One of the varieties with colorless apiculus phenotype (Mimutim) had the 10 bp deletion in the R3 region, and showed the G to C nucleotide change resulting a substitution from Lysine to Aspartic acid possibly contributing to the observed colorless phenotype. Another colorless apiculus variety (Bashful) without the 10 bp deletion showed an amino acid change from Proline to Arginine in exon-1 suggesting that this mutation could be associated with the coloration of the apiculus. However, the other three colorless apiculus varieties (Borua Beroin, Lahi and Borjahinga), which lack the 10 bp deletion in exon-3, did not carry the Proline to Arginine amino acid change suggesting that other genomic regions also play a role in determination of the phenotype of the apiculus color. The mutation at the position 845 of the exon-3, which substitutes Alanine to Valine in three varieties and (Tilbora, Kawanglawang and Balam) and O. rufipogon showed no effect on the phenotype of the apiculus color, suggesting that the substitution of an amino acid with similar hydrophobicity at this position does not affect the apiculus color phenotype. Overall, these observations suggest that multiple genomic regions are involved in determining a particular phenotype. There are several examples of involvement of multiple genes or interacting loci in determination of the phenotype [24, 39, 40]. Two of the SNPs, C to G mutation at position 122 in exon 1 and G to T mutation at position 845, have already been identified in a previous study . The G to C mutation at position 60 in exon 1 is reported for the first time in this study.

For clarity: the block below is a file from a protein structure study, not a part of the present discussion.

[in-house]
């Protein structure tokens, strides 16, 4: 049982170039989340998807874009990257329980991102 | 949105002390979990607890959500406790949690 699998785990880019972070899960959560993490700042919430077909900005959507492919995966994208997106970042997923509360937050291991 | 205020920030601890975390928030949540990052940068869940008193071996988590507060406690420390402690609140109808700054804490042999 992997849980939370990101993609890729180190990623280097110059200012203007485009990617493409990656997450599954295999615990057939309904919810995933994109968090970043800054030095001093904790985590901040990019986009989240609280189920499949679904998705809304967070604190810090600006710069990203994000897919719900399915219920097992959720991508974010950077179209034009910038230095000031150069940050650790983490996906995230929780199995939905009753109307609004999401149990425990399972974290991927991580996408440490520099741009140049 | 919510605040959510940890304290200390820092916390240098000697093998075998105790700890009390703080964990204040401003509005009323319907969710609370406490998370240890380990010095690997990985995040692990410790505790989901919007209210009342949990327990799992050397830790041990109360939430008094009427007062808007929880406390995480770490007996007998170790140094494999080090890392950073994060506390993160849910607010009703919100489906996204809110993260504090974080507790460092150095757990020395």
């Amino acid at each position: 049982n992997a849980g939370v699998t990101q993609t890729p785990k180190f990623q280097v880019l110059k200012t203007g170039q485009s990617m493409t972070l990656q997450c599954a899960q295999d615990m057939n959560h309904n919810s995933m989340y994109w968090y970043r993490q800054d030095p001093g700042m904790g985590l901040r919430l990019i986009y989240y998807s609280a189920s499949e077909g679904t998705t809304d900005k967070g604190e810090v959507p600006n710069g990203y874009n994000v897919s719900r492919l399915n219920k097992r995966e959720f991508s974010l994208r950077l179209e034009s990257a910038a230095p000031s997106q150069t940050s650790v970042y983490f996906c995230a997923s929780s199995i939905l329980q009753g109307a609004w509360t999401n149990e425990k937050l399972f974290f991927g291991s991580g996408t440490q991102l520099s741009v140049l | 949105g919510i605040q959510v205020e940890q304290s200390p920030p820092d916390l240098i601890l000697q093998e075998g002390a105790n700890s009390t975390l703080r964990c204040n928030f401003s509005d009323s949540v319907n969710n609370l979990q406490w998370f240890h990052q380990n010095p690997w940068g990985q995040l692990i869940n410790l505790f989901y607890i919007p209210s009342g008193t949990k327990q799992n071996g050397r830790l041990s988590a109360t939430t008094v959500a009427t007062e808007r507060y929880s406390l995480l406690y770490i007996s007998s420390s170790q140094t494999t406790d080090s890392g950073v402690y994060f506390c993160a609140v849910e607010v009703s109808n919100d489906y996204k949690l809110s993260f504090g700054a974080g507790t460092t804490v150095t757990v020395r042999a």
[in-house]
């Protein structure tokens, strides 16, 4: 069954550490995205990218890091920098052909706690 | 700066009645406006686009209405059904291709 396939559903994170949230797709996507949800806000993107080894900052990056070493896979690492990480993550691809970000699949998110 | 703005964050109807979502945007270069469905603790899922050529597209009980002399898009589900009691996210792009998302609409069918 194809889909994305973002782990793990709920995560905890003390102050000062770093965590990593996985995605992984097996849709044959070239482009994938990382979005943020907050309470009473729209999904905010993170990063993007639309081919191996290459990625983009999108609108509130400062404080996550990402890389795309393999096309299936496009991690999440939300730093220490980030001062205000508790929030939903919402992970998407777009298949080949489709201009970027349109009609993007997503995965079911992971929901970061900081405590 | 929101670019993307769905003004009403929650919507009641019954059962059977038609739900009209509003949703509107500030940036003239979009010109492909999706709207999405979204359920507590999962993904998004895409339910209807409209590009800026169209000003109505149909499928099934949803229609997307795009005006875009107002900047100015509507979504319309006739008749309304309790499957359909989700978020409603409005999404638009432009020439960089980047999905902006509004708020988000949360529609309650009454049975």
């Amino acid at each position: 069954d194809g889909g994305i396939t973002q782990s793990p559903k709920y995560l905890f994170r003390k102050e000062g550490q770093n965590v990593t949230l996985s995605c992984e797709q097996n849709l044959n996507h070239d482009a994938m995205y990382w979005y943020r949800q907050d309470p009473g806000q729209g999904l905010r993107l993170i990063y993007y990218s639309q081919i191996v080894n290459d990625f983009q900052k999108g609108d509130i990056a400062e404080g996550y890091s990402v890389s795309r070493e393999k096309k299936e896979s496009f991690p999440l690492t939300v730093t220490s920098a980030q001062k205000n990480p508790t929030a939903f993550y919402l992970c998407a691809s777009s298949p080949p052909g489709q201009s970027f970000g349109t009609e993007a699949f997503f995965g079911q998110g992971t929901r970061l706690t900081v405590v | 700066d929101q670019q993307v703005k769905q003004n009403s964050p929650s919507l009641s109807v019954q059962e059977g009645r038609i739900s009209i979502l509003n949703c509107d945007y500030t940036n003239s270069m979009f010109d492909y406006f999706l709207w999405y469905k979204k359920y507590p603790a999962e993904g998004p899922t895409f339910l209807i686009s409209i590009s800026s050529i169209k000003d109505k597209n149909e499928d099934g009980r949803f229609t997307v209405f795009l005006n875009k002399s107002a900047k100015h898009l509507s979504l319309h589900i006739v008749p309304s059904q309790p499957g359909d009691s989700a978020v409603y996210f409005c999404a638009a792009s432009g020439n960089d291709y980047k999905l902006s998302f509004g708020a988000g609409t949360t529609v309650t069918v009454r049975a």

It is generally considered that the domestication process reduces the nucleotide diversity at domestication related genes that control specific traits selected during the domestication. In other words, genes that regulate a particular trait under positive selection during domestication and improvement process may imprint ‘signatures of selection’ in the form of typical patterns of reduced nucleotide diversity . This is evidenced by much lower levels of nucleotide diversity among glutinous rice at the Wx gene as compared to the nonglutinous rice varieties [24, 41]. Similar observations of reduced levels of nucleotide sequence polymorphism in the nonshattering sh4 allele in the cultivated rice varieties as compared to wild progenitors , and reduced diversity in the ramosa1 gene in cultivated maize as compared to the wild teosintes that control branching architecture in the tassel and ear  have been reported. However, the present study revealed higher levels of nucleotide diversity (πtot = 0.0053) in the glutinous type varieties than in the nonglutinous type varieties (πtot = 0.0043) at the Wx locus. This could be attributable to the fact that Wx gene, which has been associated with the glutinous nature of rice, may not be the sole gene that determines the glutinous phenotype. This phenotype is likely controlled by multiple loci. This finding is is further supported by the fact that the Wx intron 1 splice donor site mutation (G to T) is also found in some nonglutinous rice varieties reflecting that this mutation is not necessarily responsible for the expression of glutinous phenotype [5, 44]. These findings are in agreement with other studies, which showed that interaction of other genes (e.g. dull genes) may modify the phenotype of the Wx gene  or other dull genes . Teng et al.  suggested that allelic variation at Wx gene may not necessarily regulate the starch properties in different rice varieties. The linkage association study also showed an interplay of multiple genes in determining starch physicochemical properties in rice .